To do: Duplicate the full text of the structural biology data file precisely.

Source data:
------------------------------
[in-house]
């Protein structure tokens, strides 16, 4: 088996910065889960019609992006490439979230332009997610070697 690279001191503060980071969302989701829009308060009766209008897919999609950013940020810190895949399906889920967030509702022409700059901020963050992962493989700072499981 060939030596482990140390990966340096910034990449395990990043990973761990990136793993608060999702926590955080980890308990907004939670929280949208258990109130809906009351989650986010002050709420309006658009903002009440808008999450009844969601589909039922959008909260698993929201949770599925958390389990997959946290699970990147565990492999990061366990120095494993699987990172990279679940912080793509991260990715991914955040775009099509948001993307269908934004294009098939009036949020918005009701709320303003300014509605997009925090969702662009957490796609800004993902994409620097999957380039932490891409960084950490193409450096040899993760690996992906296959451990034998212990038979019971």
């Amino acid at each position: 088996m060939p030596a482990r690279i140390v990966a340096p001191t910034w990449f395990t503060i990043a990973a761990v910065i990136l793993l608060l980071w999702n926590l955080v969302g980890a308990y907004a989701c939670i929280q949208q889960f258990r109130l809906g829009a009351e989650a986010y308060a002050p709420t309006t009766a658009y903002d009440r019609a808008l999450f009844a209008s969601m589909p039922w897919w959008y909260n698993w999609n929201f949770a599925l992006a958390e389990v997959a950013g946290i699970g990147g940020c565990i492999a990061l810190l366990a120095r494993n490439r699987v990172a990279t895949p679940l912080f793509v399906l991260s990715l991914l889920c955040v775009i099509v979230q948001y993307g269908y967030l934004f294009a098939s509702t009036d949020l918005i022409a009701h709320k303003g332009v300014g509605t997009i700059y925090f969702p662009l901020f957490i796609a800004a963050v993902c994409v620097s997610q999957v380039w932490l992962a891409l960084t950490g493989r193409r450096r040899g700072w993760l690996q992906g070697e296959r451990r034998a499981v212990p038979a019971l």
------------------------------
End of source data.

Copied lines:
[in-house]
């Protein structure tokens, strides 16, 4: 088996910065889960019609992006490439979230332009997610070697 690279001191503060980071969302989701829009308060009766209008897919999609950013940020810190895949399906889920967030509702022409700059901020963050992962493989700072499981 060939030596482990140390990966340096910034990449395990990043990973761990990136793993608060999702926590955080980890308990907004939670929280949208258990109130809906009351989650986010002050709420309006658009903002009440808008999450009844969601589909039922959008909260698993929201949770599925958390389990997959946290699970990147565990492999990061366990120095494993699987990172990279679940912080793509991260990715991914955040775009099509948001993307269908934004294009098939009036949020918005009701709320303003300014509605997009925090969702662009957490796609800004993902994409620097999957380039932490891409960084950490193409450096040899993760690996992906296959451990034998212990038979019971």
């Amino acid at each position: 088996m060939p030596a482990r690279i140390v990966a340096p001191t910034w990449f395990t503060i990043a990973a761990v910065i990136l793993l608060l980071w999702n926590l955080v969302g980890a308990y907004a989701c939670i929280q949208q889960f258990r109130l809906g829009a009351e989650a986010y308060a002050p709420t309006t009766a658009y903002d009440r019609a808008l999450f009844a209008s969601m589909p039922w897919w959008y909260n698993w999609n929201f949770a599925l992006a958390e389990v997959a950013g946290i699970g990147g940020c565990i492999a990061l810190l366990a120095r494993n490439r699987v990172a990279t895949p679940l912080f793509v399906l991260s990715l991914l889920c955040v775009i099509v979230q948001y993307g269908y967030l934004f294009a098939s509702t009036d949020l918005i022409a009701h709320k303003g332009v300014g509605t997009i700059y925090f969702p662009l901020f957490i796609a800004a963050v993902c994409v620097s997610q999957v380039w932490l992962a891409l960084t950490g493989r193409r450096r040899g700072w993760l690996q992906g070697e296959r451990r034998a499981v212990p038979a019971l």